It looks a little different on everyone.
I don’t wear it well.
I don’t know that any of us find it particularly flattering. I mean, they don’t call it “ugly crying” because it looks incredible.
For me, grief looks edgy, quiet, irritated, isolated, obsessive, and exhausted. It finds me drifting from room to room without a purpose, craving my bed and greasy meat, and playing too much Candy Crush. Grief makes my back and head hurt.
Think PMS with more dysregulated moods and crying.
I feel flattened. I feel like I’m dragging myself around, just trying not to lose my shit, then losing it anyway.
It’s hard to tend to my kids, but I do. It’s hard to brush my hair, but I do. It’s hard not to eat only gummy bears and wine, but I don’t. I manage to sneak some pizza and sweet and sour chicken in. It’s too hard to get my shit together and cook, so I’ve ordered out and I’m going to be cool with that.
People used to wear specific clothes, usually black, for a year- or longer!- after the death of a loved one, or black arm bands, to signal that they were in mourning.
Let that sink in- a year or longer.
And these clothes allowed others to recognize the vulnerable phase of grief, and cued them to empathize with the bereaved.
I don’t think my leopard-print leggings and dog-hair-covered hoodie are imparting the same message.
Now we get a weekend of services, maybe five days of bereavement leave from work if it was immediate family, and are expected to get on with our lives.
If you grieve for longer than that there is an unspoken theory that there is something wrong with you. Quick! Get back to posting pictures on Facebook that make life look perfect! Nothing to see here. Move along. Nothing to see. . .
People also love the notion that there are stages of grief and we march through them in a linear fashion. Let’s keep it rhythmic, tidy.
This is not to say there is no regard for dying, death and grief these days. Hospice and other support groups and counselors certainly offer empathy and understanding.
I read something the other day that compared grief to an inner wound in which we must sit, and feel it, experience the pain completely. The writer suggested that we must tend to this psychic wound as we would to an external injury.
It is the creating of this space and time in which to sit in my wound that I am finding so tricky.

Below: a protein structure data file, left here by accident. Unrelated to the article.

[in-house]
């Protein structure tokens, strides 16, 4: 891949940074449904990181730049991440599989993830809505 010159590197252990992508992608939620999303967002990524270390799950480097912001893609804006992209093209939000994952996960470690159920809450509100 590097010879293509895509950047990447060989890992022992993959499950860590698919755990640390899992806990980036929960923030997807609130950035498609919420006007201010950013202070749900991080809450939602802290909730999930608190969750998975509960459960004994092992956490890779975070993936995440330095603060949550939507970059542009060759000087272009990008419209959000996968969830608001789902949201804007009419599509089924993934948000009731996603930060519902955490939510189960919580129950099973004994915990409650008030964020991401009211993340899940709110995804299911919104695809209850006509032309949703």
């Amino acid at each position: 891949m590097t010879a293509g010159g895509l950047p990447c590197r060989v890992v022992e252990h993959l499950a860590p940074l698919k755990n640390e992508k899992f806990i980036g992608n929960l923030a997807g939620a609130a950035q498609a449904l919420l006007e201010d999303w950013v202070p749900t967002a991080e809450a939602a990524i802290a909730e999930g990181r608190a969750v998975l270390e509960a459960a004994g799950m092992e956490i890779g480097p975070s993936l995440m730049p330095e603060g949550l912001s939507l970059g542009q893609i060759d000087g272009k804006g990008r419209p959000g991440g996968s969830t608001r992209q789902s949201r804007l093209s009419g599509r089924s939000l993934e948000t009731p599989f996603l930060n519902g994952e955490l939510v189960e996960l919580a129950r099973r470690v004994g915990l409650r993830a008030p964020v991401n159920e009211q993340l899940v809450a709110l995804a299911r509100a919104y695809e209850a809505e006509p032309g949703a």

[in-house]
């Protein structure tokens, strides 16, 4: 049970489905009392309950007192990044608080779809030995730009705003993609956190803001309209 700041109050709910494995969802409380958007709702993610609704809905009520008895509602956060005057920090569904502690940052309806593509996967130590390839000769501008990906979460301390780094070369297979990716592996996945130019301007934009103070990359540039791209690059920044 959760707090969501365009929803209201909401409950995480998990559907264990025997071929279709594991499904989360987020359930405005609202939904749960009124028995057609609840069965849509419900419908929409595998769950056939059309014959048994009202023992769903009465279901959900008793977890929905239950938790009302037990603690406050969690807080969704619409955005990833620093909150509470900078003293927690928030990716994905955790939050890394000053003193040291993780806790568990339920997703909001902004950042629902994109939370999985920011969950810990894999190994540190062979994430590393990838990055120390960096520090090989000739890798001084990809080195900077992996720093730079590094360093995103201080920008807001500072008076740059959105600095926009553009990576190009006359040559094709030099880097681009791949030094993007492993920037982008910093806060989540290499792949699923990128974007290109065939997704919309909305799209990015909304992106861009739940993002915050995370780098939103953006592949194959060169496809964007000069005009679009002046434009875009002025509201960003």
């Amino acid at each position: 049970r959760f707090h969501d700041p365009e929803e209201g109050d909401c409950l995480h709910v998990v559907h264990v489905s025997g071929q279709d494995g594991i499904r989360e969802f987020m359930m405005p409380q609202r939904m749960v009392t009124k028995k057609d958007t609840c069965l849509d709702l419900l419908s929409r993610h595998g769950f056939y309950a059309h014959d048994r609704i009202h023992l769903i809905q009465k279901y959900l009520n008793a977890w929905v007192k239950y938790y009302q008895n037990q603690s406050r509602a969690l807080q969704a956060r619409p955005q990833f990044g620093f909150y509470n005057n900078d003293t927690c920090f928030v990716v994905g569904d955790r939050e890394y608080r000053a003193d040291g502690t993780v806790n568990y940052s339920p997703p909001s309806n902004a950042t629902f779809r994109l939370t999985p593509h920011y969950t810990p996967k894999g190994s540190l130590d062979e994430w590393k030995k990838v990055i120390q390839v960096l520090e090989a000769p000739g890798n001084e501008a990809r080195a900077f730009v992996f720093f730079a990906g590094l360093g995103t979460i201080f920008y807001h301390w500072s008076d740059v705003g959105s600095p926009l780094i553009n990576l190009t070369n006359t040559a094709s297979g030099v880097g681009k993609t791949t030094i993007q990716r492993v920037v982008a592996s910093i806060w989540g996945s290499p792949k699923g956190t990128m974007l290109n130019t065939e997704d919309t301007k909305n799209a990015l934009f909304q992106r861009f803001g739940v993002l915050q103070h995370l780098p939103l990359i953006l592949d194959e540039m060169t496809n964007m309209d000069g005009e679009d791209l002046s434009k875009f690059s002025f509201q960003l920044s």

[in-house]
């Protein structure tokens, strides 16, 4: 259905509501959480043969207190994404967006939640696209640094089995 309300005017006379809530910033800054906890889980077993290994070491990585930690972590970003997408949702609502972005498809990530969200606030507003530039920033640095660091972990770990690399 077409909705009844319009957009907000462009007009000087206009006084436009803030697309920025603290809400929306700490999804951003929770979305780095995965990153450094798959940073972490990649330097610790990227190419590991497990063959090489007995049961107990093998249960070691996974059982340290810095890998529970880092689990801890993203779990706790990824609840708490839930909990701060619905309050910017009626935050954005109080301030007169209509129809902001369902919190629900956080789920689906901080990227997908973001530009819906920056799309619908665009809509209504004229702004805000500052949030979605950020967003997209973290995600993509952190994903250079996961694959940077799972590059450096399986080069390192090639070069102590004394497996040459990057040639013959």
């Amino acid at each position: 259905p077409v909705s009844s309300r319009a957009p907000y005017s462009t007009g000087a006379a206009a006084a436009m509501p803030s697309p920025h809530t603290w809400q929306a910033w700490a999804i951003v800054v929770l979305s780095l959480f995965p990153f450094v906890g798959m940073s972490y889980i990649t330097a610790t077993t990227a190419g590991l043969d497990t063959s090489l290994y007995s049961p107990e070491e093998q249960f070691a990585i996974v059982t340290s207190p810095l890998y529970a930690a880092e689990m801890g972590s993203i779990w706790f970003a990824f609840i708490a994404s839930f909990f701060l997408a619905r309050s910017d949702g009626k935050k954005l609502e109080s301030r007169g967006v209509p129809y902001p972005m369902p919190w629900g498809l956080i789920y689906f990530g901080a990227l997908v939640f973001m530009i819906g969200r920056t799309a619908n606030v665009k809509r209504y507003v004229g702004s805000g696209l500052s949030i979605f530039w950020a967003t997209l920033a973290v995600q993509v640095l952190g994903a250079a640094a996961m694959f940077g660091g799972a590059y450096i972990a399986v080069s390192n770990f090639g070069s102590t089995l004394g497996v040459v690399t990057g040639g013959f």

I’m not quite sure what to make of my grief about Patty’s death.
Or of my grief regarding it.
When I learned she died it was shocking. Initially, it seemed that the fact I hadn’t seen her in person in years would soften the blow.
But it didn’t.
It really made it worse.
For weeks I’d been thinking about calling her. When I switched jobs, I worked in a new part of the city that took me past her office on my commute every day. I’d drive past and think, hey remember that time we went out to lunch a few years back? Has it really been that long? Gosh, I have to call Patty!
But I never did.
I missed my chance.
That’s the resounding thought, pealing like chapel bells in my head; that I missed my chance to reconnect with this person who was so special to me, a person who took one of my secrets to her grave.
That’s the wound in which I am trying to sit, in leopard-print leggings, in between making mac n cheese and going to work and walking the dog and doling out napkins and squashing sibling skirmishes.
My missed chance is my wound.
Funny thing is, I know Patty would not want me to sit in this wound. She would hate to think people were having protracted grief and missing out on the budding lilac bushes and sparkling spring mornings filled with bird song.
I can hear her voice. I can hear her voice! She says, Hey beautiful doll. It’s okay. She says it in that matter-of-fact way, her voice calm and even, tinged with a smile.
At the funereal I offered my tearful condolences to her beloved husband. He remembered being at my wedding with Patty nearly a decade ago, which might have been the last time I saw him. I let him know that Patty helped me celebrate a lot of joy in my life. “She loved you, Charlotte,” he said and wrapped his big arms around me.
I felt unworthy of that gift. There I was, crying on someone who needed my comfort and support, and he was offering me that precious gift of Patty’s love.
Fucking love, man.
It doesn’t die.
When my wound heals, I’d like to be able to accept that gift of love that connects us all regardless of distance, time, and even death.